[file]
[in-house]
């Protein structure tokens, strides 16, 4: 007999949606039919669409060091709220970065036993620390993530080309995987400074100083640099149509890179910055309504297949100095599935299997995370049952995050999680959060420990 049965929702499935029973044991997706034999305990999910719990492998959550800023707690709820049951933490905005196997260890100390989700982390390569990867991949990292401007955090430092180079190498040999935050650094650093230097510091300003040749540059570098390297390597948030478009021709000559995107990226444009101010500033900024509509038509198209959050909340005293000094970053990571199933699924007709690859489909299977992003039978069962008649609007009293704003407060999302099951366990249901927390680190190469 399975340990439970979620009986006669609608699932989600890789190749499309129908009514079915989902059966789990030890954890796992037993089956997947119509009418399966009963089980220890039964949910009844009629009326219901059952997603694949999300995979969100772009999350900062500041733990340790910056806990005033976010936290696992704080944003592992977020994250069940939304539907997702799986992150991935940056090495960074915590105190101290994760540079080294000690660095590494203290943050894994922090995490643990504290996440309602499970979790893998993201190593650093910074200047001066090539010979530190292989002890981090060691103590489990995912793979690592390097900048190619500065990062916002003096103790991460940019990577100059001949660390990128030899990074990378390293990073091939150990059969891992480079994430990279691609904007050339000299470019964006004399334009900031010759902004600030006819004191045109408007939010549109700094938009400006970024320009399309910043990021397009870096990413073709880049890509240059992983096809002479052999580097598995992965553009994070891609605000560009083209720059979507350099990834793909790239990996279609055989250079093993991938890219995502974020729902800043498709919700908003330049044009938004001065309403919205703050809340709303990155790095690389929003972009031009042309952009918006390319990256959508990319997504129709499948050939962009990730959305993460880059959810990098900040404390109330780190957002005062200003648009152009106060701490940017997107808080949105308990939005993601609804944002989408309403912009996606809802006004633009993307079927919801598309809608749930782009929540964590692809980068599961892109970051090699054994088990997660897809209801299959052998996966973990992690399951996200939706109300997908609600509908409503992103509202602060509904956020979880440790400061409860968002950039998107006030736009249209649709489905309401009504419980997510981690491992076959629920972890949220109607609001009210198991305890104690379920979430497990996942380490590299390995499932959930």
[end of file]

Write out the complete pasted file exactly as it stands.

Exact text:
[in-house]
């Protein structure tokens, strides 16, 4: 007999949606039919669409060091709220970065036993620390993530080309995987400074100083640099149509890179910055309504297949100095599935299997995370049952995050999680959060420990 049965929702499935029973044991997706034999305990999910719990492998959550800023707690709820049951933490905005196997260890100390989700982390390569990867991949990292401007955090430092180079190498040999935050650094650093230097510091300003040749540059570098390297390597948030478009021709000559995107990226444009101010500033900024509509038509198209959050909340005293000094970053990571199933699924007709690859489909299977992003039978069962008649609007009293704003407060999302099951366990249901927390680190190469 399975340990439970979620009986006669609608699932989600890789190749499309129908009514079915989902059966789990030890954890796992037993089956997947119509009418399966009963089980220890039964949910009844009629009326219901059952997603694949999300995979969100772009999350900062500041733990340790910056806990005033976010936290696992704080944003592992977020994250069940939304539907997702799986992150991935940056090495960074915590105190101290994760540079080294000690660095590494203290943050894994922090995490643990504290996440309602499970979790893998993201190593650093910074200047001066090539010979530190292989002890981090060691103590489990995912793979690592390097900048190619500065990062916002003096103790991460940019990577100059001949660390990128030899990074990378390293990073091939150990059969891992480079994430990279691609904007050339000299470019964006004399334009900031010759902004600030006819004191045109408007939010549109700094938009400006970024320009399309910043990021397009870096990413073709880049890509240059992983096809002479052999580097598995992965553009994070891609605000560009083209720059979507350099990834793909790239990996279609055989250079093993991938890219995502974020729902800043498709919700908003330049044009938004001065309403919205703050809340709303990155790095690389929003972009031009042309952009918006390319990256959508990319997504129709499948050939962009990730959305993460880059959810990098900040404390109330780190957002005062200003648009152009106060701490940017997107808080949105308990939005993601609804944002989408309403912009996606809802006004633009993307079927919801598309809608749930782009929540964590692809980068599961892109970051090699054994088990997660897809209801299959052998996966973990992690399951996200939706109300997908609600509908409503992103509202602060509904956020979880440790400061409860968002950039998107006030736009249209649709489905309401009504419980997510981690491992076959629920972890949220109607609001009210198991305890104690379920979430497990996942380490590299390995499932959930």